The opinion of the court was delivered by: Charles P. Kocoras, District Judge:
This case comes before the Court on the motion of Plaintiff RBS Citizens, N.A. d/b/a Charter One Bank ("Charter One") to dismiss the counterclaims and strike the affirmative defenses of Defendants Sanyou Import, Inc. ("Sanyou Import") and Jian Qiang Yang ("Yang") (collectively, "Defendants"), pursuant to Federal Rules of Civil Procedure 12(b)(6) and 12(f). For the reasons stated below, the Court grants Charter One's motion to dismiss Defendants' counterclaims and grants in part and denies in part Charter One's motion to strike Defendants' affirmative defenses.
Two individuals, Gang Bai ("Bai") and Li Ma ("Ma"), own and operate Sanyou Import, a corporation which needed a loan for real estate ventures. For the loan, Bai and Ma contacted Charter One. Although the relationship between Bai, Ma, and Yang is unclear, Yang alleges that Bai and Ma along with Stephanie Li Cheung ("Li Cheung"), a Charter One employee, and Li Cheung's supervisor personally visited Yang on two occasions, so that Yang could obtain a line of credit for Sanyou Import and personally guarantee the loan.
On March 30, 2005, Yang signed several documents as the "President" of Sanyou Import, including a Loan Agreement and a Demand Line of Credit Note (the "Note"). Yang also signed, as an individual, an Unlimited Guaranty. At the time Yang signed the documents, he was, in fact, not the President of Sanyou Import. Charter One allegedly knew that Yang was not the President of Sanyou Import and that Yang had no control over either Sanyou Import or the proceeds from the Note. Further, Charter One knew that Yang was not fluent in English and did not translate the documents into his native language, Chinese. According to the Loan Agreement, Charter One agreed to make loans to Sanyou Import in an aggregate amount of up to $100,000. According to the Note, Charter One loaned Sanyou Import $100,000 and Sanyou Import promised to re-pay Charter One. The Note is a "demand note" and gives Charter One the absolute and unconditional right to demand payment, in whole or in part, at any time. The Note also stated that Sanyou Import would not use the proceeds for personal, family, or household purposes. According to the Unlimited Guaranty, Yang unconditionally and personally guaranteed payment to Charter One of all sums presently due or due in the future. Notwithstanding the explicit terms of the contracts, Li Cheung allegedly assured Yang that he would not assume any risks by either signing the loan documents as Sanyou Import's President or personally guaranteeing the loan.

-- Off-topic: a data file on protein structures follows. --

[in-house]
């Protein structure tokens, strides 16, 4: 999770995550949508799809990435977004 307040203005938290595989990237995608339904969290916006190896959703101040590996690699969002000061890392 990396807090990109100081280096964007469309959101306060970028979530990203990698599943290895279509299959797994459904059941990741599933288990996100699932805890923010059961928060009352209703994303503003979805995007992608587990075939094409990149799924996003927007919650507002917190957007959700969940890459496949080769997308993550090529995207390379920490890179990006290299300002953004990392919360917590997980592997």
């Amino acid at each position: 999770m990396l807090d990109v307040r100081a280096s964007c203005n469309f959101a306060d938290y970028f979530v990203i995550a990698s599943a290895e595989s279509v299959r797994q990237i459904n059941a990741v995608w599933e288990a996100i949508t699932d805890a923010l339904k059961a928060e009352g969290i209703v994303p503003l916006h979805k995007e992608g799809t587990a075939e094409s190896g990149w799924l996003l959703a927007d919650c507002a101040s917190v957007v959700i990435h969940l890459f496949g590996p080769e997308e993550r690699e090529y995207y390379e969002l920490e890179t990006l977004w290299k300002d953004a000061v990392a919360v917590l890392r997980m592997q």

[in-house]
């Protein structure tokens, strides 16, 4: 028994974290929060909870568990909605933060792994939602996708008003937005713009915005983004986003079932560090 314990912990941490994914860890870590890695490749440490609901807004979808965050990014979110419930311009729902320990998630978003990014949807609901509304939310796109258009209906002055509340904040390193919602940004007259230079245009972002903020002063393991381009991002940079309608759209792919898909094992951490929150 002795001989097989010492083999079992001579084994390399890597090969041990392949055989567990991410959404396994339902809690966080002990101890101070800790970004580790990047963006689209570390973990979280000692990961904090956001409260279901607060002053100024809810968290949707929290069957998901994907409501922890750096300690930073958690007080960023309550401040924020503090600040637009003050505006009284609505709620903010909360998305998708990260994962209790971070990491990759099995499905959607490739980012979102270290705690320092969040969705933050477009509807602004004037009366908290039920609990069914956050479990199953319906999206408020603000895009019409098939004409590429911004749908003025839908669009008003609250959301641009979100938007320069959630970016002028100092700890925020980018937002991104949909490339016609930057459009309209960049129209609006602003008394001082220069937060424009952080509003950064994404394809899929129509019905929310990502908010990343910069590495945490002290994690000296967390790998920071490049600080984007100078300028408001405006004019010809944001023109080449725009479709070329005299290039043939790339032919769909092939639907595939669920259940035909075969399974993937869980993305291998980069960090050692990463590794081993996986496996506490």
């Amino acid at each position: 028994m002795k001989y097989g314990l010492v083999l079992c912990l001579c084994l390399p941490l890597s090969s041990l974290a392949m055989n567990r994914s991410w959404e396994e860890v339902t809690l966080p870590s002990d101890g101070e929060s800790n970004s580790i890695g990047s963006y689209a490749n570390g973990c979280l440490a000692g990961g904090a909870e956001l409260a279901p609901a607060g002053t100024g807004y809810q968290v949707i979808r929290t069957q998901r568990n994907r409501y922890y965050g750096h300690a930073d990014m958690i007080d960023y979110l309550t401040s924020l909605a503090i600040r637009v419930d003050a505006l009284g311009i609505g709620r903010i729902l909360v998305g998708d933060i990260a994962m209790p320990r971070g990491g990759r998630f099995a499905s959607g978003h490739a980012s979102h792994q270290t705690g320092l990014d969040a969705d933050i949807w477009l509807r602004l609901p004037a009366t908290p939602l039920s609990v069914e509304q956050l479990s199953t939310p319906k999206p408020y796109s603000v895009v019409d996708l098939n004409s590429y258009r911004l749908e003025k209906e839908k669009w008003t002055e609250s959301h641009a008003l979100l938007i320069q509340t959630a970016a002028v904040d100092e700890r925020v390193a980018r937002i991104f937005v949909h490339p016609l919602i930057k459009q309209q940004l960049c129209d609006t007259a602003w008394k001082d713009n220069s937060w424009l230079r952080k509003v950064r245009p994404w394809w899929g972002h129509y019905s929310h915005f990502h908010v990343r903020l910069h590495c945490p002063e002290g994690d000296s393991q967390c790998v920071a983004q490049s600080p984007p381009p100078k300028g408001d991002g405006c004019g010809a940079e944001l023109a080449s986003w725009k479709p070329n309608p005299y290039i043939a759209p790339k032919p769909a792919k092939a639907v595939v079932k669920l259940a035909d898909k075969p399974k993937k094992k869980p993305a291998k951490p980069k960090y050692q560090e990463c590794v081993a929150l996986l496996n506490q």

Defendants also allege that, on March 30, 2005, Li Cheung witnessed Bai and Ma execute an agreement with Yang (the "Unidentified Agreement"), which stated that the $100,000 obtained by Sanyou Import was not meant for corporate use, but for Bai's and Ma's personal use. Pursuant to the Unidentified Agreement, Bai and Ma pledged their Chicago property as collateral for the line of credit. Even though Charter One knew of the pledge made by Bai and Ma, it subsequently lent Bai and Ma additional money in an amount equal to the remaining equity of the Chicago property.
On January 31, 2011, Charter One sent a Notice of Default, Demand for Payment, and Reservation of Rights to Sanyou Import and Yang, demanding $99,930.06 as payment for all the amounts due under the Note.
On March 16, 2011, Charter One filed suit against Sanyou Import and Yang, alleging a claim for breach of contract because the Defendants have failed to make the payments due under the Note. On April 26, 2011, Defendants filed an answer, in which Defendants asserted several affirmative defenses and Yang asserted several counterclaims.